Life Insurance and College Funding
Using Life Insurance as a College Funding Supplement
College costs are considered a major expense for most individuals. As a parent, it is important to take a proactive approach when investing for your children’s college goals. While there are a variety of products and accounts in the marketplace, you may want a plan that will give you flexibility, as well as coverage for your family should something happen to you.
Understanding the Options
There are many ways to save for your children’s education. What are some of the options you have?
1) 529 Plans: These plans are very popular. Individuals select these accounts because they offer a way to save for college and they have tax benefits associated with them. These plans grow tax-deferred and the money can come out tax-free if utilized for qualifying higher education expenses. However, many individuals have concerns over flexibility as it pertains to these types of accounts. For instance, if a 529 plan is not used for college education, a 10% penalty and taxes are issued on the gain within the plan. While there are some ways to transfer the beneficiary designations to a family member (you can transfer from on sibling to another in most plans), what if that option is not available/applicable for your family? You will also need to consider limits – most 529 plans have restrictions to haw much money can be invested, and while these limits are high, there is a ceiling.
2) UTMA/UGMA Accounts: For practical purposes, these accounts are for the exclusive benefit of a minor, but name a custodian to manage the account until that child reaches the age of majority (anywhere between 18-21 years, depending on the state). These types of accounts do not necessarily have to be used for higher education, but they do transfer to the minor as soon as he or she reaches age of majority. If that child does not go to college, they can use that money for whatever they wish.
3) Coverdell Education Savings Plan: These accounts have income limitations, and in 2013, you can only put away $2,000 per year. These accounts grow tax-deferred and the money is tax-free if used for qualifying education expenses. You can also use these accounts for education expenses prior to college, so a private high school may qualify, for example.
4) Mutual Funds and Retirement Accounts: Mutual funds can offer the most flexibility because money can be invested and withdrawn without any additional tax penalty. Money in the account belongs to the owner, and as such, the owner can control who receives distributions, if there are any. Mutual funds have taxes associated with them, such as capital gains and dividends. Although retirement accounts, including 401(k)s and IRAs are typically reserved for retirement spending, some people will earmark a portion of money in these accounts to fund a college education. While money in a retirement account grows tax-deferred, most individuals should be aware that access to this money prior to 59½ may result in a 10% penalty and tax will be associated with the withdrawals. (IRAs may be accessed for higher qualified expenses, without the 10% penalty. Please consult your tax advisor for more information.)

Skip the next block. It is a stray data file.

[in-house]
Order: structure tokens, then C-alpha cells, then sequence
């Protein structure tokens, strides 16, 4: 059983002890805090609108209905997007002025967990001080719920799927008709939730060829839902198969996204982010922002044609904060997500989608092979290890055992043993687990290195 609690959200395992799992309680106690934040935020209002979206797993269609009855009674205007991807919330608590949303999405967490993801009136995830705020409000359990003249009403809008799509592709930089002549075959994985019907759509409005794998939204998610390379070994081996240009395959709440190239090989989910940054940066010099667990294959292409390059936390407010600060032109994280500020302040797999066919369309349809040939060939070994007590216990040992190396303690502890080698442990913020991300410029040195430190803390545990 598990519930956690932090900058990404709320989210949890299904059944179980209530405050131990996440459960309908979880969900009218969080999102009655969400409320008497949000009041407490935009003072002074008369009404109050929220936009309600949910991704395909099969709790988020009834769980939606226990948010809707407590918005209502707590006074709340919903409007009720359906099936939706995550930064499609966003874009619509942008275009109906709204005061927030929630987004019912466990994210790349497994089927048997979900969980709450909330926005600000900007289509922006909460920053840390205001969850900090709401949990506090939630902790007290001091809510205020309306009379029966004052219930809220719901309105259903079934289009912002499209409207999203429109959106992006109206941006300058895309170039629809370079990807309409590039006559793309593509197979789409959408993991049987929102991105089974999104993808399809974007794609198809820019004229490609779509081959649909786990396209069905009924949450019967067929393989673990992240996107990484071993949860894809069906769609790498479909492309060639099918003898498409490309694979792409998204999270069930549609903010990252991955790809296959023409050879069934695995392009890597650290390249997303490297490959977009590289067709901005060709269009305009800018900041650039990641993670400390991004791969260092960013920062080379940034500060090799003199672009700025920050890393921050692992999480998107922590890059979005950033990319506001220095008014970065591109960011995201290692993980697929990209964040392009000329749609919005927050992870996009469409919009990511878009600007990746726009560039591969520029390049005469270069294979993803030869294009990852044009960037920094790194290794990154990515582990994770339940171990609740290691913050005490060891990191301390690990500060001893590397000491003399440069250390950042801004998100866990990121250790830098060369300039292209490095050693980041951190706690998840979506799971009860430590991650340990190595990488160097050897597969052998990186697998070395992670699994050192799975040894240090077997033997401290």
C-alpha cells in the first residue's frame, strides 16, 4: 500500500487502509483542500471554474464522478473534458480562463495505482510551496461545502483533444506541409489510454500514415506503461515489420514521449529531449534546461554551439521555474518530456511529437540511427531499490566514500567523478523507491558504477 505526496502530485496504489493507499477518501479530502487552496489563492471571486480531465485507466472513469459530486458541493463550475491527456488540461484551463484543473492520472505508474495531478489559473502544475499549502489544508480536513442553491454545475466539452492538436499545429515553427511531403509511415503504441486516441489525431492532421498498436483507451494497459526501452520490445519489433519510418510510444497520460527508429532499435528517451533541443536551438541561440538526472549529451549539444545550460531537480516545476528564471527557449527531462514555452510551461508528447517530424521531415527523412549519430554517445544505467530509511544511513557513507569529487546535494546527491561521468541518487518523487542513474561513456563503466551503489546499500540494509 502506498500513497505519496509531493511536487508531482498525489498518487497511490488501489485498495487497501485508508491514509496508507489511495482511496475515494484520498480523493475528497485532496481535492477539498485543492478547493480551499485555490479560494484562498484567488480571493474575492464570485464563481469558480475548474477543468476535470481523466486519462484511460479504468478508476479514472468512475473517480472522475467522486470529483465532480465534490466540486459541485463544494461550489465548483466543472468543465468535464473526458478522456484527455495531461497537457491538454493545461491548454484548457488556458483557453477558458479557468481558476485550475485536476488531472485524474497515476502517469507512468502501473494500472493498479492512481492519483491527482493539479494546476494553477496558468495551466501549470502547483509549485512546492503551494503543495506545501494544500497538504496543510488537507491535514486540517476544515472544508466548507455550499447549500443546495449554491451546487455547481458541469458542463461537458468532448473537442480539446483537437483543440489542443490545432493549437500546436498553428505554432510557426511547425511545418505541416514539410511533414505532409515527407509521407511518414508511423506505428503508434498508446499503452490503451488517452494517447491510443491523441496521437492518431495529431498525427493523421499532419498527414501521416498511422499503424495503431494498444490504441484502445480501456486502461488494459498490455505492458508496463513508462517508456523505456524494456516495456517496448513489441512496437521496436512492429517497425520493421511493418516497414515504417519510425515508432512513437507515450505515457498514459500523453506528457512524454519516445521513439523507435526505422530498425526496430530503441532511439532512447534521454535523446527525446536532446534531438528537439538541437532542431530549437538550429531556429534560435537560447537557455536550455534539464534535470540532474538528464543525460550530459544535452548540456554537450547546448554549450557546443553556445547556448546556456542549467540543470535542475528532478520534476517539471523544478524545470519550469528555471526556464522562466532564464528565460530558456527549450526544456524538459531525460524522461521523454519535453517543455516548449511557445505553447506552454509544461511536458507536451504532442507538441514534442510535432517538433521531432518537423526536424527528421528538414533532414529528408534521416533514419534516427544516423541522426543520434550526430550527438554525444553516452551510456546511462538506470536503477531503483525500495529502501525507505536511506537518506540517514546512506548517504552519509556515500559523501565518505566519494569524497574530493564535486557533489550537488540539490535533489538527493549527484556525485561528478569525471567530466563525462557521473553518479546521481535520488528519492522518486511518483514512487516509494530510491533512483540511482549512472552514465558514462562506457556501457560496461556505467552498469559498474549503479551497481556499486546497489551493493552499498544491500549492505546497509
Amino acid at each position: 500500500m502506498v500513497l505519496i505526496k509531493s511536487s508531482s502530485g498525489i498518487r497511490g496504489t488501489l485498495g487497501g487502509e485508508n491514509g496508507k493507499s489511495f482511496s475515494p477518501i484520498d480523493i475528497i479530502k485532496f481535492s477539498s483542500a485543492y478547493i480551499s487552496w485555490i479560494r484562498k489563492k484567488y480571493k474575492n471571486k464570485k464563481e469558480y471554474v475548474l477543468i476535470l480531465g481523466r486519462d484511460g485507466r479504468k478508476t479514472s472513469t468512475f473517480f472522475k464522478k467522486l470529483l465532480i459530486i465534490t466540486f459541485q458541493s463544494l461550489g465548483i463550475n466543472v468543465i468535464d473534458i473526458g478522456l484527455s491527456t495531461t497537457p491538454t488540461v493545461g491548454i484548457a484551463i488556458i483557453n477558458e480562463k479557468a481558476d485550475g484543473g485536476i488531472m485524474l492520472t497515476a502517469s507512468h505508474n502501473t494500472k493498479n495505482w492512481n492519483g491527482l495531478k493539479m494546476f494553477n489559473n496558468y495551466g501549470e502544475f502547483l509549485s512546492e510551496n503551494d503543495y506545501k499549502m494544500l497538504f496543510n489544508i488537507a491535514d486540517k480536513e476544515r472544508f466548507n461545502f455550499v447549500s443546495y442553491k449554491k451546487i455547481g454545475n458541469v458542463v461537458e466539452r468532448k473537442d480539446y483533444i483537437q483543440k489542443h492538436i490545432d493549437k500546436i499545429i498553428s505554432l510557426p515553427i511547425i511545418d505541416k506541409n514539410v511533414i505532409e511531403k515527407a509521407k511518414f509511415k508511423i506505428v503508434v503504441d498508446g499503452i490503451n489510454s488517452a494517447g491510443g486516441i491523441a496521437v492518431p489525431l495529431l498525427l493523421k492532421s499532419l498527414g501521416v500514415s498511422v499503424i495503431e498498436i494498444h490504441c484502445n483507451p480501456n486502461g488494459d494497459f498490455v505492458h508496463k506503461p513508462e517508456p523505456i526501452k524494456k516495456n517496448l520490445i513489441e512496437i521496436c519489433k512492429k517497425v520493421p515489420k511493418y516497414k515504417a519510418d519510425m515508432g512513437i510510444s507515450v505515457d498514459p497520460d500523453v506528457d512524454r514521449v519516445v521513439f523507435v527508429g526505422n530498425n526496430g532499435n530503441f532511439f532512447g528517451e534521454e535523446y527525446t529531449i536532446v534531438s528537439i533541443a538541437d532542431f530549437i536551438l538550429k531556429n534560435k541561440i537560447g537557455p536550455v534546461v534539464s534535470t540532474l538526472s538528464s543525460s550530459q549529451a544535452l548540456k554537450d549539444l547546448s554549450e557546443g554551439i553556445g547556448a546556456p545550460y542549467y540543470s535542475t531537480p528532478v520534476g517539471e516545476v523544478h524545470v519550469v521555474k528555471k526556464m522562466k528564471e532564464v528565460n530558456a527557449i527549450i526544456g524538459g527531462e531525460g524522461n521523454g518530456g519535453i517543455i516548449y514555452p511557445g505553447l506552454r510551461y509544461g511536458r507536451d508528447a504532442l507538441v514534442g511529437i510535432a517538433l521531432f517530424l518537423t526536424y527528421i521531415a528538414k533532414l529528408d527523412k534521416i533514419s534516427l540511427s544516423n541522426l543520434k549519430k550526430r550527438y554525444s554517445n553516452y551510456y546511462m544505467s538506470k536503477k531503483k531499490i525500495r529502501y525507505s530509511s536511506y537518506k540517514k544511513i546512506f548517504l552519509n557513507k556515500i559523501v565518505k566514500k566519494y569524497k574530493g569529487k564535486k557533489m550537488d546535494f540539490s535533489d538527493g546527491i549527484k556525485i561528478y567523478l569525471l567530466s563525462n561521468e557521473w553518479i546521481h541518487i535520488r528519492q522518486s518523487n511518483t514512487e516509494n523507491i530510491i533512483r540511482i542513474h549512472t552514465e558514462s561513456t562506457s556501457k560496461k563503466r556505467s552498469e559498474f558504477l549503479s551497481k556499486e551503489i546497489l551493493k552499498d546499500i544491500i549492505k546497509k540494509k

5) Permanent Life Insurance: Life insurance provides a death benefit should something happen to you. Part of the tax-free death benefit can be used to fund children’s education goals. In addition, the cash value build up in a life insurance policy can be accessed for college education purposes. The cash value is tax-deferred and come out tax-free if the contract is structured properly. If your child does not need money for college expenses, the cash value can continue to guild for your future goals, such as retirement.
It should be noted that financial aid packages that are generated for most students consist of loans, while grants and scholarships are often secondary. Some institution may have additional requirement for determining aid, although most require federal forms. In estimating a family’s ability to contribute funding for college, federal financial aid will consider the parents’ income and assets as well as assets and income in the child’s name. Other factors, such as whether or not the child has other siblings currently enrolled in college, will also factor into the family’s ability to contribute.
Some assets are not considered when determining aid, such as 401(k)s and IRAs. (Note: if you take out money from an IRA, this will count as income for the following year, as financial aid is determined on an annual basis). Life insurance cash value is not currently factored on the federal level, but certain institutions may require it at their level. (If a policy is surrendered, though, it would count towards the family contribution.) Generally, UTMA/UGMA accounts re heavily weighted in determining aid and tend to have the highest impact whether or not aid is granted.
Benefits of Life Insurance
Life insurance can offer peace of mind in knowing that your children would be protected should something happen to you. IN addition, money saved into life insurance has little to no limitations. If your children decide to go to school, the money is there for you to access in a way that is tax-free. If your children change their mind and delay going to school, you can use the cash value toward your own goals. As an additional benefit, life insurance cash value can be used for a myriad of expenses associated with higher education – travel expenses, and spending money for instance – and it is not limited or restricted to qualified higher education costs.